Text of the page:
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Jolie Pricks Spider, Dons Elvira Wig; Russian Spy Secrets: Film

Angelina Jolie
Angelina Jolie in "Salt." Jolie stars in her new film as CIA officer Evelyn Salt, on the run after she is accused of espionage. Photographer: K.C. Bailey/Columbia Pictures via Bloomberg

In “Salt,” Angelina Jolie wears an outlandish black wig she might have borrowed from Elvira, kicks the tar out of brawny security men, leaps onto moving trucks and sticks a needle into a spider.

Ostensibly about Russian spies planning to unleash a crippling attack on the U.S., Phillip Noyce’s supercharged, nonsensical thriller showcases the world’s most famous actress in another turn as an action star.

Jolie played an assassin in “Mr. & Mrs. Smith” and “Wanted” and a female Indiana Jones in the “Tomb Raider” movies. Here she’s a combination of Bruce Lee, Jason Bourne and James Bond in a part Tom Cruise was originally supposed to play. Cruise backed out and the role was rewritten for Jolie -- maybe the most notable sex change since tennis player Richard Raskind became Renee Richards.

The movie is timely, coming out two weeks after a highly publicized spy swap between the U.S. and Russia. But timing, as we know, isn’t everything.

Jolie plays Evelyn Salt, a married CIA officer accused by a Russian defector of being a Russian spy. She flees from her CIA colleagues, including her boss (Liev Schreiber) and her main pursuer (Chiwetel Ejiofor), and spends the rest of the movie trying to prove her innocence. But her actions, many of which result in dead bodies, cast doubt on her motives.

‘Day X’

While it’s fun watching a sex goddess turn into a killing machine, the plot -- a network of Russian spies entrenched in the U.S. for decades suddenly surfaces for a “Day X” assault on the country -- is riddled with holes.

For instance, why does the defector point his finger at Salt? And why doesn’t Russia launch an all-out attack on the U.S., along with the internal sabotage? Even after all the twists and turns, the answers aren’t completely clear.

Another glaring flaw: Anyone with half a brain will figure out who the major bad guy is long before his secret is revealed.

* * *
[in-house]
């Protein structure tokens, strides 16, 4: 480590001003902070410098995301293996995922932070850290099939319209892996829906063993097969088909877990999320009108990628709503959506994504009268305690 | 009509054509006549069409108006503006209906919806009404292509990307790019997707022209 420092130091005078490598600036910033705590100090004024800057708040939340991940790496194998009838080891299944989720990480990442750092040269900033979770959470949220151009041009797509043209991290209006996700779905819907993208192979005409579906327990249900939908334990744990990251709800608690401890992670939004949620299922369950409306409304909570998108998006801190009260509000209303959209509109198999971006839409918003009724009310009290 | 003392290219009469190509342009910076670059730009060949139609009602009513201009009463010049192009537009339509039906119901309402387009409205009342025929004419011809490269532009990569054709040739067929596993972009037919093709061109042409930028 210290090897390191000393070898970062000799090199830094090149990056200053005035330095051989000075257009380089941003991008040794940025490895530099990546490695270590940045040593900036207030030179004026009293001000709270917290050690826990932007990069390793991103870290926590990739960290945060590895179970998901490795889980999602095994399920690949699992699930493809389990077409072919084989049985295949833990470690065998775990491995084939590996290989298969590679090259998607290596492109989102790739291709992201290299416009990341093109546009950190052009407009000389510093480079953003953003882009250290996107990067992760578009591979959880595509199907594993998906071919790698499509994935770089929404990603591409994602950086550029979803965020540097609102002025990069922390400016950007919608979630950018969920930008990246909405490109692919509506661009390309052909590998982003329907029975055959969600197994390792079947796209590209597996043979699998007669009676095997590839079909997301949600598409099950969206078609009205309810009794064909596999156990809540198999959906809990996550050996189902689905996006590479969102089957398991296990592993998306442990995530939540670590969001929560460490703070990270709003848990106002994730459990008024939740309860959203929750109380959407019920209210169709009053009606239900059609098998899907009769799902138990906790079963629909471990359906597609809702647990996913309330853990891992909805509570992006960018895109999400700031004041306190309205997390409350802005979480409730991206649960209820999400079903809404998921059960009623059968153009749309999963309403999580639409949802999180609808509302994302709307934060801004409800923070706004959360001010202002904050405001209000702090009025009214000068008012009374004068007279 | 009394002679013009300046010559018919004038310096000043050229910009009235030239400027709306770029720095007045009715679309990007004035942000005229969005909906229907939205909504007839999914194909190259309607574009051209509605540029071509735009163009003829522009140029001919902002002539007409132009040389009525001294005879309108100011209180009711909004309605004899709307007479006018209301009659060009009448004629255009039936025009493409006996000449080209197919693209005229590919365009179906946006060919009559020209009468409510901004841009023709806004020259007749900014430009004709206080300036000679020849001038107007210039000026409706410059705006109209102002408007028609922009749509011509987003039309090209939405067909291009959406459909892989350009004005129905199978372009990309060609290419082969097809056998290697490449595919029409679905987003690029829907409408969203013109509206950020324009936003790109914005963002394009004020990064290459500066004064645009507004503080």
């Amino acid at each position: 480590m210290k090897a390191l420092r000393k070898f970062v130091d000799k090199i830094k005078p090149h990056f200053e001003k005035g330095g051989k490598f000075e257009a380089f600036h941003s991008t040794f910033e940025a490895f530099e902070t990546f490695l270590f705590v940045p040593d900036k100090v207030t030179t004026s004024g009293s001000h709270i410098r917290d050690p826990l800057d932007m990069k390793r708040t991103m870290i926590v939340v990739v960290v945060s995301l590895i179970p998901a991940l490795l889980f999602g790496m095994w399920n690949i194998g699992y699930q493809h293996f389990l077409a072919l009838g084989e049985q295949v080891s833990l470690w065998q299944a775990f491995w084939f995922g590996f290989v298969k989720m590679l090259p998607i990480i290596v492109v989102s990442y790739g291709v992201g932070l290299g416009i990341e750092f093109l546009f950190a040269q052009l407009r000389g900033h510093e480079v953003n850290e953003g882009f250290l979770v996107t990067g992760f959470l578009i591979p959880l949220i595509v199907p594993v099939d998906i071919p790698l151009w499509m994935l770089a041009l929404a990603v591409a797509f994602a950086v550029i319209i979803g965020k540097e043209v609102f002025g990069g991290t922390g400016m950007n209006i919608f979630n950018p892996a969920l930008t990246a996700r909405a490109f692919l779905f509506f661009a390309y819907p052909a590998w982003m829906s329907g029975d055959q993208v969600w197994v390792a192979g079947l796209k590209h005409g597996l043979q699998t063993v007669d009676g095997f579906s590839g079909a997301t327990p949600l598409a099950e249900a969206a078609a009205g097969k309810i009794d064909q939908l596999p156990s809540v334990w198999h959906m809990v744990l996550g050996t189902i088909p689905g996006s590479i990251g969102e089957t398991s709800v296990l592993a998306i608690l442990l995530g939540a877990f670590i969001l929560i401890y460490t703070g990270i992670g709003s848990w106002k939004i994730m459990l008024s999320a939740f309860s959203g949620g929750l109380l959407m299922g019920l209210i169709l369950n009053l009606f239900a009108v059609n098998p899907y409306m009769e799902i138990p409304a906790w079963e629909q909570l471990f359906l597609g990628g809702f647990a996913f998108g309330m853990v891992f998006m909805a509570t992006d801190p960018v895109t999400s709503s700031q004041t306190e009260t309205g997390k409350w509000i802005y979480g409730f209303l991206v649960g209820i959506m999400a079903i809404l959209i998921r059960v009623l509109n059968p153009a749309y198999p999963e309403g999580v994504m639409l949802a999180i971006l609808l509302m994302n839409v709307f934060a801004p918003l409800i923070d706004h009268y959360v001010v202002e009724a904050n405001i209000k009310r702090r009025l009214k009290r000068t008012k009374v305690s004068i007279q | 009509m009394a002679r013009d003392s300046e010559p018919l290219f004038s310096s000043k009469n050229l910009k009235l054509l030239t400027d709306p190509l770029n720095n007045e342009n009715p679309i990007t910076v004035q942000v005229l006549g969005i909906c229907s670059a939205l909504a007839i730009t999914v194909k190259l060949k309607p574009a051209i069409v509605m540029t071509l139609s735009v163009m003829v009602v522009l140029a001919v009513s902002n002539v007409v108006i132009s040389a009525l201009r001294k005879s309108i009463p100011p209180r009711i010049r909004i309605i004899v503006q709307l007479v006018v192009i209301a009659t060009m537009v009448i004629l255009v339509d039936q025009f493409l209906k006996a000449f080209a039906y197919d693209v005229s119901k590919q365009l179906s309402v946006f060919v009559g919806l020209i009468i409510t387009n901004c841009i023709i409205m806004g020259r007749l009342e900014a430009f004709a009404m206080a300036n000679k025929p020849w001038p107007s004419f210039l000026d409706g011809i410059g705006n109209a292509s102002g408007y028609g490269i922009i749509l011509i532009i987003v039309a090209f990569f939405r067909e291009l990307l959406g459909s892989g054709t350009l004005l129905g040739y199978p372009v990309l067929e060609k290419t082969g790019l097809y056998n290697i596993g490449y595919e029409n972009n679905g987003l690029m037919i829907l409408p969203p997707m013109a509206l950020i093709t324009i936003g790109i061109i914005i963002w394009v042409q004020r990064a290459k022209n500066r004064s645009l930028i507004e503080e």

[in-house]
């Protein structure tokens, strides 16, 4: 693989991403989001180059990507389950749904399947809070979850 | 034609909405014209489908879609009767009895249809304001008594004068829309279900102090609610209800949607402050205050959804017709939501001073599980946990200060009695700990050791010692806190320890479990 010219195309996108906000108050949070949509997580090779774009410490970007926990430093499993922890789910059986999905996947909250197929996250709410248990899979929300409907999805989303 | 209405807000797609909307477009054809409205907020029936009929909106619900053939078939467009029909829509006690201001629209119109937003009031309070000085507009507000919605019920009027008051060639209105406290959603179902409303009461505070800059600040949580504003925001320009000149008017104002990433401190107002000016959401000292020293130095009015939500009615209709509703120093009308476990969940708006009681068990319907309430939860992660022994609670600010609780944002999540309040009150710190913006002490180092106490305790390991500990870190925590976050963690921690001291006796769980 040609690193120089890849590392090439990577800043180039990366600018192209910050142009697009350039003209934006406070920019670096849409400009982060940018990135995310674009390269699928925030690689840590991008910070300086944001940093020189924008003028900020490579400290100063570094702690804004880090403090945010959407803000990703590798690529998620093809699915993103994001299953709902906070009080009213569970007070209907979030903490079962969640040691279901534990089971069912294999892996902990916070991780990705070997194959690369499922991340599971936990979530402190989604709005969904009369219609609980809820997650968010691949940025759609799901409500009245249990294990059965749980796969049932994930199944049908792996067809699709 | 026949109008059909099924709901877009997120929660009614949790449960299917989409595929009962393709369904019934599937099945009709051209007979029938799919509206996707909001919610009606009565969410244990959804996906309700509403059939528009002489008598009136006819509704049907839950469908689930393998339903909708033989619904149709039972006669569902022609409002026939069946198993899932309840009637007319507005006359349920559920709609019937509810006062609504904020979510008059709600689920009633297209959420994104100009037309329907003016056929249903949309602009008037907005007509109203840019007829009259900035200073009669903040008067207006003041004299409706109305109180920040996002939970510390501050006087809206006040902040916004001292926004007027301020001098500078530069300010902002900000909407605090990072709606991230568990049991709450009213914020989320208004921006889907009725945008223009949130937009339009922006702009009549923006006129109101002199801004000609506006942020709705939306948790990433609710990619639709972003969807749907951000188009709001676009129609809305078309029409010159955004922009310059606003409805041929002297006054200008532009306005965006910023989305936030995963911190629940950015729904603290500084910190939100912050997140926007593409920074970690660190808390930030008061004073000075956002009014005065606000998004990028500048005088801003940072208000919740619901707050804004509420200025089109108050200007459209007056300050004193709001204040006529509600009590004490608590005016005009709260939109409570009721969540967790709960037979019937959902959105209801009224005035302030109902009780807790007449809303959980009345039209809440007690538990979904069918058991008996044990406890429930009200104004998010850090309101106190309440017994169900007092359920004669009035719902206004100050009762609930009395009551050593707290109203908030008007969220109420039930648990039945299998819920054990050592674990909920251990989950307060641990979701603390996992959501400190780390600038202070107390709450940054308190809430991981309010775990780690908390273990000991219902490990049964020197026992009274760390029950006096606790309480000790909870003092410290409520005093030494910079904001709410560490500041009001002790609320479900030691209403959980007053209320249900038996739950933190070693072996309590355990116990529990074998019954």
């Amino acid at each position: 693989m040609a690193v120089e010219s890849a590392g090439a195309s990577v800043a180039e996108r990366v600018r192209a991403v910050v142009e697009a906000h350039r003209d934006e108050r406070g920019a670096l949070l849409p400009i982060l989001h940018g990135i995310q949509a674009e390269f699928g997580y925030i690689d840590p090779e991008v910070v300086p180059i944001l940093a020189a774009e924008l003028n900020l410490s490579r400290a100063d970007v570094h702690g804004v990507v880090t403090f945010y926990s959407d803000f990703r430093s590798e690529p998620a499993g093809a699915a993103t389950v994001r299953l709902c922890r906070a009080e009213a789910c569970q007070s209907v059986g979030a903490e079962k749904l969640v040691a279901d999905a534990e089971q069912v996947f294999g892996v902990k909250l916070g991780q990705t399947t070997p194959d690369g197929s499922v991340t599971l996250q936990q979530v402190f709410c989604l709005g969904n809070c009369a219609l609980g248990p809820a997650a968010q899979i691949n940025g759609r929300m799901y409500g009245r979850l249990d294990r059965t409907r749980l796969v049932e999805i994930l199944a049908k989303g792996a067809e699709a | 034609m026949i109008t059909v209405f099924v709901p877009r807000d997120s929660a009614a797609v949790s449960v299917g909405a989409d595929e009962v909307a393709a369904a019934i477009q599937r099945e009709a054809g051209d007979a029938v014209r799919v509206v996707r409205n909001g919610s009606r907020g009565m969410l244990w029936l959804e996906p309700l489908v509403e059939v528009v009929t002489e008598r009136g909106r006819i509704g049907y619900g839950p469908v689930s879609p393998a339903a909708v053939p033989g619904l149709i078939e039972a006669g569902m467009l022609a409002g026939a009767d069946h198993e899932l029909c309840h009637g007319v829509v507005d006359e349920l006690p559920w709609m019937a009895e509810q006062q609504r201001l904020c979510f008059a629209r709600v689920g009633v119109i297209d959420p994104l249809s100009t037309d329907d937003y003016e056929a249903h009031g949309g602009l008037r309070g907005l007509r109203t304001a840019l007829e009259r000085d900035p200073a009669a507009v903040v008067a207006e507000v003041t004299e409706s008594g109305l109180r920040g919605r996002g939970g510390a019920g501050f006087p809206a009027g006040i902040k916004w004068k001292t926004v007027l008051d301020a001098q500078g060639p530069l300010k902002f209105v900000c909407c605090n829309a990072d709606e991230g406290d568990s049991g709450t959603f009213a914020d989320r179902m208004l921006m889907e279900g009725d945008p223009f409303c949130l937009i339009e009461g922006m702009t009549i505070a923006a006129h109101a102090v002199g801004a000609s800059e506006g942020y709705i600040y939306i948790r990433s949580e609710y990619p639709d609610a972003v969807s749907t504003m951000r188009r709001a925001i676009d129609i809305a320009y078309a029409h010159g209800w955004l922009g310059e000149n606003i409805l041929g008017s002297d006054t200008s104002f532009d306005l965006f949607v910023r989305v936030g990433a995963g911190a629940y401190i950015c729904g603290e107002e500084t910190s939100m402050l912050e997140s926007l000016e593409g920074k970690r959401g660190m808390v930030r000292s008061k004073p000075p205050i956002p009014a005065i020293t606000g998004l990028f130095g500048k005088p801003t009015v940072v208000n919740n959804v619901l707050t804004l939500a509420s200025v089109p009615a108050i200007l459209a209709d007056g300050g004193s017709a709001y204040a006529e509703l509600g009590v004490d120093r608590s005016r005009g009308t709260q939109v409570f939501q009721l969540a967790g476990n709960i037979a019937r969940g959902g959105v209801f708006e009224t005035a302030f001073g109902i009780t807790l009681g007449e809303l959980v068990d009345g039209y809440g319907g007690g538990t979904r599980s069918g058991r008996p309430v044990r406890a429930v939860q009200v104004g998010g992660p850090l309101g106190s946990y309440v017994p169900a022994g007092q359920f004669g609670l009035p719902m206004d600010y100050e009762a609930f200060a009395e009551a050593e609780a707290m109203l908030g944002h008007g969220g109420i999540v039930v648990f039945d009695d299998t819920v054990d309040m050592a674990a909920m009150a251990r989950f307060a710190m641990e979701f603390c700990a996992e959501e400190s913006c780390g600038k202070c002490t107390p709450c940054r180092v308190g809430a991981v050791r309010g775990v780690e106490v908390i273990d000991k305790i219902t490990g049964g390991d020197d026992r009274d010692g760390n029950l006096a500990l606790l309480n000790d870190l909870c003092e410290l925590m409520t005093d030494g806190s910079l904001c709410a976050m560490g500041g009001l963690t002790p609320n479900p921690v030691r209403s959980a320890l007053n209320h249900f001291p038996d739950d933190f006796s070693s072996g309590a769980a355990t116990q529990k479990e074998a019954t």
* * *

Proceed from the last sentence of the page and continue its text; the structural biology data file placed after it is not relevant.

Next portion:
“Who is Salt?” the film’s poster asks. A better question would be, “What the heck is going on here?”

“Salt,” from Columbia Pictures, is playing across the U.S. Rating: **


“Farewell,” based on the true story of a KGB colonel who gave top secrets to a French businessman working in Russia in the early 1980s, is a much better spy picture.

This riveting drama features intelligent, sympathetic lead characters and masterful storytelling by French director Christian Carion.

The KGB officer, disillusioned with the Communist system under Leonid Brezhnev, hands over documents that include the names of dozens of Soviet spies in the U.S. and other Western countries. Ronald Reagan, who was president at the time, called it “one of the most important espionage cases of the 20th century.”

Carion slowly builds the suspense as Grigoriev (Emir Kusturica) feeds highly sensitive information to Pierre (Guillaume Canet), an unassuming Frenchman acting as a middleman in the spy game.

At first Grigoriev treats Pierre with disdain, viewing him an “amateur” who’s in over his head. But Grigoriev, a cultured man who fancies French poetry and Champagne, comes to trust the Frenchman who is putting his wife and children at risk by merely meeting with the turncoat.

Reagan Imitation

When Grigoriev clandestinely photographs top-secret documents in his boss’s office and Pierre is stopped at the Finnish border while trying to escape Russia with his family, the tension is palpable. Carion lets the scenes play out in real time, eschewing the kind of rapid-fire editing that spoils similar moments in other movies.

Kusturica and Canet, both accomplished directors as well as actors, underscore the human connection between their characters rather than the political one. Fred Ward does a passable Reagan imitation, while Willem Dafoe plays a cynical CIA agent.

I won’t tell you what happened to Pierre and Grigoriev. Secrets, after all, are what the film is all about.

“Farewell,” from NeoClassics Films, is playing in New York and Los Angeles. Rating: ***1/2

What the Stars Mean:

****          Excellent
***           Good
**            Average
*             Poor
(No stars)    Worthless

(Rick Warner is the movie critic for Muse, the arts and leisure section of Bloomberg News. The opinions expressed are his own.)

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